Between a Rock, a Hard Place, and a Dying Car

Our car is dying.  We’re a bit sad and not just because we have to put out the money to replace it.  Although it’s not much to look at our green ’96 Saturn has seen us through a lot.  We bought it shortly after we were married… because it was 10 years old and therefore we could buy it outright.  And because Saturns are good, reliable, safe cars.  And I had been in a car accident in a Saturn where people remarked that they were amazed that both of us in the car walked away without being hurt.  But mostly because it fit our budget. 

This car has been so many places with us.  Remember when it snowed and we couldn’t get it up the hill to our apartment at the top of Farone Drive?  Or how a certain brother of mine got a parking ticket with it while we were on our honeymoon?  And neglected to tell us?  How about the check engine light that comes on any time it rains more than a day.  And my personal favorite, the time we were waiting to cross the boarder into New York and it started leaking fluid and smoking. 

It hasn’t been all bad.  We’ve taken I can’t tell you how many road trips in it.  Like driving through Shenandoah National Park coming home from a cousin’s wedding.  We moved, twice, with it.  We’ve gone to Niagara Falls and to visit friends and family.  We brought two babies home from the hospital in it.

But now it’s on its way out.  Remember that check engine light?  Pesky little bugger.  Now we’re down to the wire to replace it.  We want something that meets safety standards both in the U.S. and Canada.  We want something bigger because, well, the boys aren’t gonna be getting any smaller.  We’re thinking minivan.  That’s where we’ve found ourselves in a pickle.  Being temporary residents of Canada we first of all can’t get rid of our car here.  But the real trouble is that as temporary residents we can’t get credit.  Oh, we could use savings and buy something but after looking into what was available it came down to how reliable a car do we want for those two babies who ride in it.  Turns out what we can afford was all on the “worst of the worst” list by Consumer Reports!  Yeah, not so much.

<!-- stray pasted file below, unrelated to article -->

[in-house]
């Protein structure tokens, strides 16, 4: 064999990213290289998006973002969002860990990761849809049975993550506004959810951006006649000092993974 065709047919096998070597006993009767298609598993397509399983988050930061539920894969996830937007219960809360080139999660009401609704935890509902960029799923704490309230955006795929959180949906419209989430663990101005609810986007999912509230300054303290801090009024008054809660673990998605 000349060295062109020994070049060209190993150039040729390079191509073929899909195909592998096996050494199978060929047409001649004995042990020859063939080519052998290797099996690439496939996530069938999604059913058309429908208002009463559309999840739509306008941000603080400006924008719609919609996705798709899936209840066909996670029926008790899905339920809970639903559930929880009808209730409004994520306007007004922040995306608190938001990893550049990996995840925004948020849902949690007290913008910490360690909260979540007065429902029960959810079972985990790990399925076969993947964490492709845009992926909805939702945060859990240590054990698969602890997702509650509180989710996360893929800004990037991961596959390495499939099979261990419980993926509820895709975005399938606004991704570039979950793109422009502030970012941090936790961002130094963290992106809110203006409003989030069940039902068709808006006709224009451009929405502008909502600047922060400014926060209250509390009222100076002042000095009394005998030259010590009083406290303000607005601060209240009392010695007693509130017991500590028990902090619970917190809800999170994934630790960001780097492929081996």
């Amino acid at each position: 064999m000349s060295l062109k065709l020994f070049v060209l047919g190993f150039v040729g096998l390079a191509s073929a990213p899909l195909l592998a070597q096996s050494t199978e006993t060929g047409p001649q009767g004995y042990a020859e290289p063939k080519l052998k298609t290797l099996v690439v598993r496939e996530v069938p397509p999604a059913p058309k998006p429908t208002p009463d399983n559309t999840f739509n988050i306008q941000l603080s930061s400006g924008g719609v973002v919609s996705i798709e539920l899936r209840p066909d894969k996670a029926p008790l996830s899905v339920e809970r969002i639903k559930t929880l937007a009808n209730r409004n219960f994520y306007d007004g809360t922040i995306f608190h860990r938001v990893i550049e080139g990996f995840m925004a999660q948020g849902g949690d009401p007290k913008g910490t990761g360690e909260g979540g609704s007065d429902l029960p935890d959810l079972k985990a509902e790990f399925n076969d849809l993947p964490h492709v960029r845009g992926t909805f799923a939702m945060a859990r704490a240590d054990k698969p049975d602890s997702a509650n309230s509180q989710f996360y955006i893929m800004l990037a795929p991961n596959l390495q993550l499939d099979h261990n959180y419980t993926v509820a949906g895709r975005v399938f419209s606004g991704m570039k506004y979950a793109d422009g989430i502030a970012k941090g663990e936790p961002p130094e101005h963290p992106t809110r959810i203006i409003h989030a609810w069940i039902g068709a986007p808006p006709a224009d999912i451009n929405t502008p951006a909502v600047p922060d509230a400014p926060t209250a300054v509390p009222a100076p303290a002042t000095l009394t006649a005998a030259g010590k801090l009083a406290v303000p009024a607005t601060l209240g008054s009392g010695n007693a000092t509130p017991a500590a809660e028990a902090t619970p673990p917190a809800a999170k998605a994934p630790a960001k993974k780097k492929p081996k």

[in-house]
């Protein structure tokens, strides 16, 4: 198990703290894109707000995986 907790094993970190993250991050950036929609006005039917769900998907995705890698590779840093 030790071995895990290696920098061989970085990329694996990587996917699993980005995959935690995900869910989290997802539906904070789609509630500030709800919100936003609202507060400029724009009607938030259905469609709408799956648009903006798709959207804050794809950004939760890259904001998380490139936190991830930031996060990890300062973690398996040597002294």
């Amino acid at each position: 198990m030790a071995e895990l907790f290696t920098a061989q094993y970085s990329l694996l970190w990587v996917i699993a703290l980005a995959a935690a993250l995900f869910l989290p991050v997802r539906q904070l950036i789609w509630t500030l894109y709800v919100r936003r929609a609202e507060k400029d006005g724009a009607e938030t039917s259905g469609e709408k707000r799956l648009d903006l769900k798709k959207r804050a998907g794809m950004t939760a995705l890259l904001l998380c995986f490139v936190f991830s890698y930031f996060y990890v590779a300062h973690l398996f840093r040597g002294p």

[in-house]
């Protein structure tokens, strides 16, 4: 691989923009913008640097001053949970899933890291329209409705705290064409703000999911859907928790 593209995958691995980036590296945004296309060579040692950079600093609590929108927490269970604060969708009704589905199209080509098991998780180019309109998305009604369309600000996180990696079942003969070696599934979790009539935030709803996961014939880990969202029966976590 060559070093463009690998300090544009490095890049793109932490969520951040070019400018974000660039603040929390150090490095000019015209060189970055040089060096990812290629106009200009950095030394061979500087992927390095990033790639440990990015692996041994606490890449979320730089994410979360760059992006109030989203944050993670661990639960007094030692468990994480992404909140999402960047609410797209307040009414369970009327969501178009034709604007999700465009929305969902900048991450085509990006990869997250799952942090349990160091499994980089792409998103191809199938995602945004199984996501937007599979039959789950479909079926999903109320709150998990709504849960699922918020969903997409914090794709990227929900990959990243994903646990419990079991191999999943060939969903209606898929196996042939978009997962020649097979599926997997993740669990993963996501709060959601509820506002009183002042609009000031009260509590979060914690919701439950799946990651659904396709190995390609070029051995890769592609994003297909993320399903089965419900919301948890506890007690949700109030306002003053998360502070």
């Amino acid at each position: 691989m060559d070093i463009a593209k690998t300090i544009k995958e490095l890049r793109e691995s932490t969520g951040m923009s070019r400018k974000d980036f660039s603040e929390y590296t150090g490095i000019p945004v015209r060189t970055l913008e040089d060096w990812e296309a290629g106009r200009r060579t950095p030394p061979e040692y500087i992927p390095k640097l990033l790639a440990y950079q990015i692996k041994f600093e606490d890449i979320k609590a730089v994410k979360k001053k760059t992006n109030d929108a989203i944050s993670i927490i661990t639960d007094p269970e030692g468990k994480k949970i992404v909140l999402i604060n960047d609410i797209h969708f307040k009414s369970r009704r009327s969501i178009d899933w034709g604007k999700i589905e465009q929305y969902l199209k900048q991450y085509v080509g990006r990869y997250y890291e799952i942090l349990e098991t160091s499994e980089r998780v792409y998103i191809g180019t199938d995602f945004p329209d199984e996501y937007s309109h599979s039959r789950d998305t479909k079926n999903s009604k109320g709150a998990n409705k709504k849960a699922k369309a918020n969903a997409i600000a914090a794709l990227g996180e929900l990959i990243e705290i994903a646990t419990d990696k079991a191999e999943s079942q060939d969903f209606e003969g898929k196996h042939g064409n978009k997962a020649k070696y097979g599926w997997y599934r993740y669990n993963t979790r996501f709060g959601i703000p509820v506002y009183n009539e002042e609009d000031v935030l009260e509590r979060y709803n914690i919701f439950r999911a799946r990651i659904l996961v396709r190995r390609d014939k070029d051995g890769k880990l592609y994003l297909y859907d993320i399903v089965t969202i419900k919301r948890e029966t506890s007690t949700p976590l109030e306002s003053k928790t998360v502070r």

So we go to Buffalo car shopping.  Well, we’re not residents of the U.S. so we can’t get a loan there either.  Rock meet hard place. 

Somehow, though, things have a way of working out.  I usually chalk it up to the Holy Spirit pushing me around.  I seem to be an easy mark for that.  Buying a big ticket item like this across the boarder is working in our favor – a little lower prices, not being residents of either is an advantage for taxes, and it will be much easier to bring a U.S. made car back into the States when we get to move home.  There’s extra stress of the paperwork to be dealt with but worth it in the long run.  We found that we can buy, outright, a good van with good reviews and recommendations.  It’s blue.  Our savings took a very serious hit but it’s ours.  Once all the checks and paperwork clear that is.

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About *kate

A mama looking for a little piece of peace in her day.
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One Response to Between a Rock, a Hard Place, and a Dying Car

  1. lommiles says:

    Tis hard to say goodbye to the first car. Hubby cried when we got rid of ours even tho it was going to my folks farm, even tho the floor had rotted out! My bro. cut it up and rewelded the frame for a portable engine for farm equipment.

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